More On Economic Freedom and Monetary Policy

My Wall Street Journal article today is quite critical of recent interventionist fiscal and monetary policies in the United States. In my view, they have not only been unhelpful to the American economy, they have also been unhelpful to the world economy. The monetary and fiscal policies I am criticizing go back to before the start of the Obama administration, as I showed in this article on fiscal policy recently published in the Journal of Economic Literature and in this piece on monetary policy published in November 2008 by the Bank of Canada. So I view this criticism as being non-partisan, as has been my historical review of the swings between rules and discretion.

In a long rebuttal to my criticism in today’s Wall Street Journal article, David Glasner argues that I mischaracterized America when I wrote that it was a leader in economic freedom following World War II, when it helped Japan and Europe recover and helped create the GATT and other international financial institutions. It is certainly true that American economic policy was not perfect with its regulations and high marginal tax rates, but comparatively speaking the American model was a far cry from what was being set up in the large areas of the world which were not free either economically or politically. 

Another quite different part of his rebuttal is the argument that I had a different view of monetary policy as implemented in Japan in the early 2000s, when I was U.S. Under Secretary of Treasury for International Affairs, a period which I reviewed in my book Global Financial Warriors. I had similar views in the 1990s when I was a foreign honorary adviser to the Bank of Japan.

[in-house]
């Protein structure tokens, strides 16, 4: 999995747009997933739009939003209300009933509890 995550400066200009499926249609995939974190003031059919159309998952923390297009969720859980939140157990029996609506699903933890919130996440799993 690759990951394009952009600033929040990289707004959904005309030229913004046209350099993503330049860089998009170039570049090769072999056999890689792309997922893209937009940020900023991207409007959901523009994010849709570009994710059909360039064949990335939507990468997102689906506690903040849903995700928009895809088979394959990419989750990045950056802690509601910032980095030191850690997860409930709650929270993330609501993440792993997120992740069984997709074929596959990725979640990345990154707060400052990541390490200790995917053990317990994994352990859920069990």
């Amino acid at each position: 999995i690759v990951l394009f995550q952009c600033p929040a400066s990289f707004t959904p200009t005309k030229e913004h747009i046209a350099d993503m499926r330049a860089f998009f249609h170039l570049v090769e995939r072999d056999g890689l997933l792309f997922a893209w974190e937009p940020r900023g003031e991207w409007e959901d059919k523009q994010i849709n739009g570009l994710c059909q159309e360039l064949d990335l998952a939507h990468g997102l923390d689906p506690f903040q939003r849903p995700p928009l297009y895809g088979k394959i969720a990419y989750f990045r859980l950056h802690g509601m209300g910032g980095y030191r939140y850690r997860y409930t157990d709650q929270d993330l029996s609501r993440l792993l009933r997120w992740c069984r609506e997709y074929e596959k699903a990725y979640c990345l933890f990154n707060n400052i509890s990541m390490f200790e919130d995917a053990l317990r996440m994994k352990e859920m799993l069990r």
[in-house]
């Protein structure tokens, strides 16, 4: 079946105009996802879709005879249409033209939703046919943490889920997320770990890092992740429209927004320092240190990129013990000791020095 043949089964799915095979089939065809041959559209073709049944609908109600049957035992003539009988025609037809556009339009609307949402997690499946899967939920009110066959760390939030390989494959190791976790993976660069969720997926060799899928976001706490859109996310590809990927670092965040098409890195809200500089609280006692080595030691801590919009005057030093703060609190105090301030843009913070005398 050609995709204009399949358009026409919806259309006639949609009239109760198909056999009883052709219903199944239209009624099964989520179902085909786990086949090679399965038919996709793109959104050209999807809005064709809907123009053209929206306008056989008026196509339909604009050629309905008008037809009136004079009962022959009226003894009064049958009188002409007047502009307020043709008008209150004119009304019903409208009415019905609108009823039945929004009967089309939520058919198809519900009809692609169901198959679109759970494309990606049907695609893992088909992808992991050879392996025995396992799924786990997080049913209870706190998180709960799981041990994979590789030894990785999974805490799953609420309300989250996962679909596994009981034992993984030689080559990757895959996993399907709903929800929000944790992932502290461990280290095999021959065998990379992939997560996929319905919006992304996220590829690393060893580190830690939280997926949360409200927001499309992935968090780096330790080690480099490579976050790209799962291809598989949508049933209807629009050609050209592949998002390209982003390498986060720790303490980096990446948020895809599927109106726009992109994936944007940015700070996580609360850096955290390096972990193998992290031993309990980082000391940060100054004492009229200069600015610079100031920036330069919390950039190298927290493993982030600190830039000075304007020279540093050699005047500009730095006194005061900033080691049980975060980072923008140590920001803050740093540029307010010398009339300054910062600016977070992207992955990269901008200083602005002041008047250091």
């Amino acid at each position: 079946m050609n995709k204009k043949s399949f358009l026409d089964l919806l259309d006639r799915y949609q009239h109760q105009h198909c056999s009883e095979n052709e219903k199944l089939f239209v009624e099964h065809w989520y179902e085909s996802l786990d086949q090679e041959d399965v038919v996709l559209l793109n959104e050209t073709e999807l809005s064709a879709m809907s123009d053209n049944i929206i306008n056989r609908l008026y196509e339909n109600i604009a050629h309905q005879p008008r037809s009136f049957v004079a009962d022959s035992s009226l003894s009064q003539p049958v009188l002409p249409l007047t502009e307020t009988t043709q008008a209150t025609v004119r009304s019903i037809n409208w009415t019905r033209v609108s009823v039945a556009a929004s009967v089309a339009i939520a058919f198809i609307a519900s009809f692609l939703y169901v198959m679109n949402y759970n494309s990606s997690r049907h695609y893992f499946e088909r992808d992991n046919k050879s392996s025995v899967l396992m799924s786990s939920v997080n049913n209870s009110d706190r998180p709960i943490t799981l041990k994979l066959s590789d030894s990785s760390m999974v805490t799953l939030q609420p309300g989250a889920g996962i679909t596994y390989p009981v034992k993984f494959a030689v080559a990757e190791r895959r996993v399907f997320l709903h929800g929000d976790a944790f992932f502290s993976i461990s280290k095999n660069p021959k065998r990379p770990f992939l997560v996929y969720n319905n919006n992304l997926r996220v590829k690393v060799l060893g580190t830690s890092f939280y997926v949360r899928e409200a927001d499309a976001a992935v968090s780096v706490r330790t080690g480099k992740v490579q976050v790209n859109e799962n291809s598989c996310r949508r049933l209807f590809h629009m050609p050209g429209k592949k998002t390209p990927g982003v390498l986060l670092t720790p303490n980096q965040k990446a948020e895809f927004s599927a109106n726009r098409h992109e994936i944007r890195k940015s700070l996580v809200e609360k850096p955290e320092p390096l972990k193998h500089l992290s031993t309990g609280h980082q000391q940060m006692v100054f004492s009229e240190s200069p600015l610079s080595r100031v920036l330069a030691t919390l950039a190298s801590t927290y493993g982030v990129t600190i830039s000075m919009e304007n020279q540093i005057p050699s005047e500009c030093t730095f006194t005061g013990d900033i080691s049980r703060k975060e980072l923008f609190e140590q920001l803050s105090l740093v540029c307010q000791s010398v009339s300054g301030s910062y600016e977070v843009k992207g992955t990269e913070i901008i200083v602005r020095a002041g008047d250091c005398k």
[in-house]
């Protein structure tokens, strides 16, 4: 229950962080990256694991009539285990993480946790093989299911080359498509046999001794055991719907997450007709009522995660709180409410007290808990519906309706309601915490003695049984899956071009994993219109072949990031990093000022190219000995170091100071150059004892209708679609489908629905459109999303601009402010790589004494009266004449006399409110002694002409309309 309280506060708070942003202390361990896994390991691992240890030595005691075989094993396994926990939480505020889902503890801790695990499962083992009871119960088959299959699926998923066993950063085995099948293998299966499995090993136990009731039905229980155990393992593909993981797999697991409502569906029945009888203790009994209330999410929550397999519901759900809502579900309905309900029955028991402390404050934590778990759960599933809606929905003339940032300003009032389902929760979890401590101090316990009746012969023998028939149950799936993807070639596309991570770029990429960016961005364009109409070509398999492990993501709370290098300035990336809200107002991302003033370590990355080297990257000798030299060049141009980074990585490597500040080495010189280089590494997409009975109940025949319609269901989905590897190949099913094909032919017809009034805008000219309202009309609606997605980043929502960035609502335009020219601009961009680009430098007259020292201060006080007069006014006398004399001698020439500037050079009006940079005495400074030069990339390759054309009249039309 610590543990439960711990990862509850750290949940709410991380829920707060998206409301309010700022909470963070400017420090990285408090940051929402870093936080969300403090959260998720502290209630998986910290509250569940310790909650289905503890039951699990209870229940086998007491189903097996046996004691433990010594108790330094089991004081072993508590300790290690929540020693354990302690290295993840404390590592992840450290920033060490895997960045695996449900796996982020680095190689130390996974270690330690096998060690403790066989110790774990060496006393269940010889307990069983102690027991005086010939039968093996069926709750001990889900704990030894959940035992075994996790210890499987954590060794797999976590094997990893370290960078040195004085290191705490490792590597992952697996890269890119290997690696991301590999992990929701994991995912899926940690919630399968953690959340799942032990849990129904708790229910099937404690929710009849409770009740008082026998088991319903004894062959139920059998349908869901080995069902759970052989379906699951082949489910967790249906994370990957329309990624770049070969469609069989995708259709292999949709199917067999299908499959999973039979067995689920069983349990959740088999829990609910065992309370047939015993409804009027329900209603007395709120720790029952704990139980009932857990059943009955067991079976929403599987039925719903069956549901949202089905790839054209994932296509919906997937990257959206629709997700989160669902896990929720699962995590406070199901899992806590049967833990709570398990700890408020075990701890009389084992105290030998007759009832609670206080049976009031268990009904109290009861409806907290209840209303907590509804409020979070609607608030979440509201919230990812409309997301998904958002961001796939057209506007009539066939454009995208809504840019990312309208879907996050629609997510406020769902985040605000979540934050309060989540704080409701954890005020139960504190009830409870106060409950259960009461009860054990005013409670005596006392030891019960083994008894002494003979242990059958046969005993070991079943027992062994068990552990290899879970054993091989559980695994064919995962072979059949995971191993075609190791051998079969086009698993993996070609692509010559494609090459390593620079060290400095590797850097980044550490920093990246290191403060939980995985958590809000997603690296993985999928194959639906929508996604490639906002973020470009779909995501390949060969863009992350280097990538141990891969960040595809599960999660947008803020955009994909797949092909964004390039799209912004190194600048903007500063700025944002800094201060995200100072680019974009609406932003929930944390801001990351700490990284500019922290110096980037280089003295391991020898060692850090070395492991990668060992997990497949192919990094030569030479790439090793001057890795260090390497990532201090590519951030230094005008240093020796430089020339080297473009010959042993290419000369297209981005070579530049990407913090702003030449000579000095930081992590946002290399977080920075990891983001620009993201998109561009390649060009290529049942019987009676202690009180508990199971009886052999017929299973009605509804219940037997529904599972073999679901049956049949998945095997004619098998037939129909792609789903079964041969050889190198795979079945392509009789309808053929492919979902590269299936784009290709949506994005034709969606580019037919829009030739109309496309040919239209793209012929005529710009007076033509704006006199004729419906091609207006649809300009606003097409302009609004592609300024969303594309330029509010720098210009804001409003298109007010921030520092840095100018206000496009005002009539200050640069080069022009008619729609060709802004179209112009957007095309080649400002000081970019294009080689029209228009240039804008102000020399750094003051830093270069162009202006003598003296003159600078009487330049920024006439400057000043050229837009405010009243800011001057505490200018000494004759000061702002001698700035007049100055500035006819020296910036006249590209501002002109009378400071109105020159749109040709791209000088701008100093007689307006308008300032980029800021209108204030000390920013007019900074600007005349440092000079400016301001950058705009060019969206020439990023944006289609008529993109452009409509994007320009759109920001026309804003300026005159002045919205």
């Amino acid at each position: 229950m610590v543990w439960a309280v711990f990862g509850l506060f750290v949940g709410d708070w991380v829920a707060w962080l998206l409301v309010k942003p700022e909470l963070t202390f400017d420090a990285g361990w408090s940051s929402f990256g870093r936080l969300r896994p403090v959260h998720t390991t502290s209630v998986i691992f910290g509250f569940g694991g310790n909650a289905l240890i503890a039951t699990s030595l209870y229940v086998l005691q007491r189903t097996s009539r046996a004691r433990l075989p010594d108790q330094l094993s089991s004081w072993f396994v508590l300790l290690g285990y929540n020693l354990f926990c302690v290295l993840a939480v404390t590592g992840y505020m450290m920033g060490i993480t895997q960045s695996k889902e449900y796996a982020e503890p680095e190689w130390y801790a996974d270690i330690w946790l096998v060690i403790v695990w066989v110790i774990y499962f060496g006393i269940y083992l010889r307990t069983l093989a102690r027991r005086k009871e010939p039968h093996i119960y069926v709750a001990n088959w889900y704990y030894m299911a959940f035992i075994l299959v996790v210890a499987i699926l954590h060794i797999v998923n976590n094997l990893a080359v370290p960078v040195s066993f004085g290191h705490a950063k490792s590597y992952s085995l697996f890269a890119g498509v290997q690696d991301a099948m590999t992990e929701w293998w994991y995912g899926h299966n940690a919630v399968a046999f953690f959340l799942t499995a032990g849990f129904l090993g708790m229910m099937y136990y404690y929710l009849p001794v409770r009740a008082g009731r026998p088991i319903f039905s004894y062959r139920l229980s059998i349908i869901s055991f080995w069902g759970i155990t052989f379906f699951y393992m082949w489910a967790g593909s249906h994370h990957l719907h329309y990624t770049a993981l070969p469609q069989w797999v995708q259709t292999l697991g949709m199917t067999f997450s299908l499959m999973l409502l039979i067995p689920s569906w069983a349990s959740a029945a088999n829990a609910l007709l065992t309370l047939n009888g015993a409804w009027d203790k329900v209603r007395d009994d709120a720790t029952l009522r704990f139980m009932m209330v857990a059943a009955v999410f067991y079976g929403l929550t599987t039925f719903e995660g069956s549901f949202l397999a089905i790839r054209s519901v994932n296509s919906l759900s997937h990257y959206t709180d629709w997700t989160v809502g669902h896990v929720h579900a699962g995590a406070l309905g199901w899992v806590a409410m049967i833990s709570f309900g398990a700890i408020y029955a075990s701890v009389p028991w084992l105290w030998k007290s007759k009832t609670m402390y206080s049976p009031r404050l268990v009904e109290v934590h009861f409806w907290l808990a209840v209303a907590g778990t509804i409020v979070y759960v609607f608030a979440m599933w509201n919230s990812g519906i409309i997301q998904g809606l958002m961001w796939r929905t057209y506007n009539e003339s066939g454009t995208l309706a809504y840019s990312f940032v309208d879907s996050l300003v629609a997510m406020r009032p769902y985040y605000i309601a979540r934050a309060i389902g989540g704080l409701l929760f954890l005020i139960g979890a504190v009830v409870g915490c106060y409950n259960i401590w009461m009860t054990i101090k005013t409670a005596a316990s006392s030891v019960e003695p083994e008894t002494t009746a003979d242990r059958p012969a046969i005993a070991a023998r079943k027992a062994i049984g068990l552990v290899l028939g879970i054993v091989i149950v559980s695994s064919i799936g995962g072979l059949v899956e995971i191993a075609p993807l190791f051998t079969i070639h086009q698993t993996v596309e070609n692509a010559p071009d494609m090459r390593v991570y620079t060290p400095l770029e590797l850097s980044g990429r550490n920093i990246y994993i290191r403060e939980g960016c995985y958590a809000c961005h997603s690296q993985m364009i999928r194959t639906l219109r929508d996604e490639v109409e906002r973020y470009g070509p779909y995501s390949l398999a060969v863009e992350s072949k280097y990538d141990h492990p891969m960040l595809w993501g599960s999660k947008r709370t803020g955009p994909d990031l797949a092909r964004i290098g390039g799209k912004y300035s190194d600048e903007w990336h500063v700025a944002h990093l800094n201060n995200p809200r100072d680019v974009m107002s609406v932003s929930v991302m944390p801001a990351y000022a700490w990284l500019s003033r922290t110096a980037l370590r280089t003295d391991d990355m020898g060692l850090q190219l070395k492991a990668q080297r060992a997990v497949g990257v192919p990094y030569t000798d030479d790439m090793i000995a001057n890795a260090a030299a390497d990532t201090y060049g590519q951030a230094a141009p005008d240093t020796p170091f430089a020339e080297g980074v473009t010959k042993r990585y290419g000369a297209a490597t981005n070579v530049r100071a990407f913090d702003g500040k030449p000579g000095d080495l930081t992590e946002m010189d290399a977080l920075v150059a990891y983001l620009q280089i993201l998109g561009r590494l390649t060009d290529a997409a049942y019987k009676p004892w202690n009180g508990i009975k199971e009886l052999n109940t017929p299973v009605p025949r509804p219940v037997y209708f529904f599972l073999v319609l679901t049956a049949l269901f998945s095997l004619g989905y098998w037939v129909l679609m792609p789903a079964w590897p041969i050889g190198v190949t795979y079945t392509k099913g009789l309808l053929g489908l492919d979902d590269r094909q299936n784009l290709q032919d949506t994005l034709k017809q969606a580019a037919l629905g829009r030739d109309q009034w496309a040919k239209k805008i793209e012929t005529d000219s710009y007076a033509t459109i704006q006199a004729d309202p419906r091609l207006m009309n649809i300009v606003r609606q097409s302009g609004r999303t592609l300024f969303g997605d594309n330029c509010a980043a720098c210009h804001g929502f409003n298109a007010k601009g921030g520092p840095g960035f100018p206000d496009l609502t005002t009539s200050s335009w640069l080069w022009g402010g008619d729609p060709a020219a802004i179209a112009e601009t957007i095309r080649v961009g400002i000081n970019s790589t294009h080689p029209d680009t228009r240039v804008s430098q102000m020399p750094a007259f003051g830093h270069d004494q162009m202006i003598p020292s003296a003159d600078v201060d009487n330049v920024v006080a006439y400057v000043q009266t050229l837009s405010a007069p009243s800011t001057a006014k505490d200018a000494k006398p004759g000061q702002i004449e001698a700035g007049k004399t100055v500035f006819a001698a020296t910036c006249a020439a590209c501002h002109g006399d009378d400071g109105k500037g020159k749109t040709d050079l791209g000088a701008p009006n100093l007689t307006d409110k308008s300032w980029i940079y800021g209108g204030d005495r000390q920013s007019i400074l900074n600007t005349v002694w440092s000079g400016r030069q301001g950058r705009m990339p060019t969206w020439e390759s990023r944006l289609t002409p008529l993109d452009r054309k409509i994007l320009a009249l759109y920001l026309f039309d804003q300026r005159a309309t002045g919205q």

For several reasons, the economic policy situation in Japan in the 1990s and early 2000s, when I was in the Treasury, was quite different from the situation in United States today  In the 1990s, but especially in the early 2000s, there was a deflation in Japan: the GDP deflator fell from 1999 to 2003. In the United States we have seen no such prolonged declines in the GDP deflator in recent years.

Second, the purpose of increasing the monetary base in Japan, as I argued in those days, was to get the growth rate of the money supply (such as M2+CD) back up. As I showed when I was an adviser to the BOJ, a decline in money growth was largely responsible for the deflation and for the poor economic performance in the 1990s. So the goal of the Japanese policy in the early 2000s, which I was approving of while I was at Treasury, was to get money growth back up. It was not to try to drive up temporarily the price of mortgage securities or stock prices, which is what is frequently used to justify the quantitative easing by the Fed today. Here are my specific views on Japan written while I was an adviser to the BOJ.

A third difference is related to the rules versus discretion debate. If a central bank follows a money growth rule of the type Milton Friedman argued for—and which is quite appropriate when the interest rate hit zero in Japan—then the central bank should increase the monetary base to prevent money growth from falling or to increase money growth if it has already fallen. In other words such an easing policy can be justified as being consistent with a policy rule, in this case a rule for the growth of the money supply. The rule calls for keeping money growth from declining. But the large-scale asset purchases by the Fed today are highly discretionary, largely unpredictable, short term interventions, which are not rule-like at all. It is the deviation from more predictable rule-like policy by the Fed (which began in 2003-2005 and continues today) that most concerns me.

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